The victims of the Congo attack grieve for their loved ones

The victims of the Congo attack grieve for their loved ones

18 people were killed and 32 injured in the bombings at the camps in Mugunga and Lac Vert. It’s still unknown what kind of explosives were used. The majority of victims were minors and women.

Surviving the attack, Alimeti Kigiho had sought refuge at the Mugunga displacement camp in February from the long-running conflict in the eastern Congo, only to be shaken by explosions on his way to get water.

Running back to his tent, he discovered his wife and their two small children, ages two and six, dead in pieces. War has robbed me of everything,” 45-year-old Kigiho stated to the Associated Press. Despite the risks that initially prompted their escape, some camp inmates are thinking about going back to their homes in light of the attacks.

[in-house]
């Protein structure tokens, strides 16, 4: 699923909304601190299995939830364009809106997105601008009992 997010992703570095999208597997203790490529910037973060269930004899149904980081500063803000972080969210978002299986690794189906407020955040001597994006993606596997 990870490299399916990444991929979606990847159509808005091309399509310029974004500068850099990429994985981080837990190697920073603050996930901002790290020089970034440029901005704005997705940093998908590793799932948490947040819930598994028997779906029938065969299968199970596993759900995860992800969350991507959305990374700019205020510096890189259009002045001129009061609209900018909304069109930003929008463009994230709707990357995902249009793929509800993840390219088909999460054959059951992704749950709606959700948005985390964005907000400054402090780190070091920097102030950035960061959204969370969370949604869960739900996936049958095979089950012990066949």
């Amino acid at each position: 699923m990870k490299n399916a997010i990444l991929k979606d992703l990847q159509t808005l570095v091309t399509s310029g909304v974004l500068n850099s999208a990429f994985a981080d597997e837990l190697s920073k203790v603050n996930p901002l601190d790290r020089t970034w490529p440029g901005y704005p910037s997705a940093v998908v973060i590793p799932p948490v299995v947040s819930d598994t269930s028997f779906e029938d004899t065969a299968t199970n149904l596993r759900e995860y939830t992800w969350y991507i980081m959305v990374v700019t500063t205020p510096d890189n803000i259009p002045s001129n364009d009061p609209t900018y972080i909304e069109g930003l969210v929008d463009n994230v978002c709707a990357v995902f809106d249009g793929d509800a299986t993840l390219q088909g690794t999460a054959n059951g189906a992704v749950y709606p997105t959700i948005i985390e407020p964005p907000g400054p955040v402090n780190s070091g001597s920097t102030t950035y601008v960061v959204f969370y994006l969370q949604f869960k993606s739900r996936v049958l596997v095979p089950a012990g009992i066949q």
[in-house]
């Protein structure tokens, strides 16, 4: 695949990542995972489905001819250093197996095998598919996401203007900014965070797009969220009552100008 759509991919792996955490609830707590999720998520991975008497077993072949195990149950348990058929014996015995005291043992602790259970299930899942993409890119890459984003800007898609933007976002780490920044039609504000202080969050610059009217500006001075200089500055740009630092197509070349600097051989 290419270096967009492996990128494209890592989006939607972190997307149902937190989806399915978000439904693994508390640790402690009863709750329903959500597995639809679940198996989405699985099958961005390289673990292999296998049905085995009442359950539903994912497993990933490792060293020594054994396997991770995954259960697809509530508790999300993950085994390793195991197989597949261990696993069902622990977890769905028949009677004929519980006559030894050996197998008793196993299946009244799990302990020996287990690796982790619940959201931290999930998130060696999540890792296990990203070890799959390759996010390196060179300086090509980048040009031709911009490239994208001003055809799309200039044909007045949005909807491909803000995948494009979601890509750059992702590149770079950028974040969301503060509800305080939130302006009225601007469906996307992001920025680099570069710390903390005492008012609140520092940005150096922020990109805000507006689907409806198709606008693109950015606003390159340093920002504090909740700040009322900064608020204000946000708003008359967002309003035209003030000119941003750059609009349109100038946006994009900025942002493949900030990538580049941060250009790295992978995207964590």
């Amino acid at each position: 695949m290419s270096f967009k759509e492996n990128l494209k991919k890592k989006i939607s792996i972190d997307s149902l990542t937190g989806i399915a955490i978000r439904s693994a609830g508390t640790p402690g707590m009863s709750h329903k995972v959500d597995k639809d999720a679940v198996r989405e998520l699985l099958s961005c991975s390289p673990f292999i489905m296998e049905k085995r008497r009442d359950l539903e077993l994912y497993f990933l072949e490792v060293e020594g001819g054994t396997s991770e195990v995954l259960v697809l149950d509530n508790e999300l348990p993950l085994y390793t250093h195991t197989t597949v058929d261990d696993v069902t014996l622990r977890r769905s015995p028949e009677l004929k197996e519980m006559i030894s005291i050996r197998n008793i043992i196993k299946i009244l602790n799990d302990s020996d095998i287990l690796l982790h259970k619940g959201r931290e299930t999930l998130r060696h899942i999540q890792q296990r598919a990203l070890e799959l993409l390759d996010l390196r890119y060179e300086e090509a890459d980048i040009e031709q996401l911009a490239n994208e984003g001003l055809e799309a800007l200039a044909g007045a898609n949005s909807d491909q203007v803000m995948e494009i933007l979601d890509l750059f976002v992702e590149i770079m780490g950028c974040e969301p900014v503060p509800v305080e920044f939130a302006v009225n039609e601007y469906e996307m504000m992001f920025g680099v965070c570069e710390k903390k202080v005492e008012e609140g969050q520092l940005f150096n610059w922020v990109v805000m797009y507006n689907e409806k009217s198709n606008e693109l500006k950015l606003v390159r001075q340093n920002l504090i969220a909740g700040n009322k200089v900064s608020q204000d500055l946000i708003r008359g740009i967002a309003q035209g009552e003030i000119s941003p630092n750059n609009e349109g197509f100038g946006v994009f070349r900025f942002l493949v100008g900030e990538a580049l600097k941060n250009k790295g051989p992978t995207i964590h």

President Felix Tshisekedi of Congo charges Rwanda, a neighboring country, of causing instability in the country by supporting the M23 rebels. Experts from the United Nations and the US State Department have also charged Rwanda with providing support to the rebels. Rwanda disputes the assertions.

At the Monday ceremony, some of the mourners chastised President Tshisekedi and the international community for not being able to put an end to the protracted conflict.

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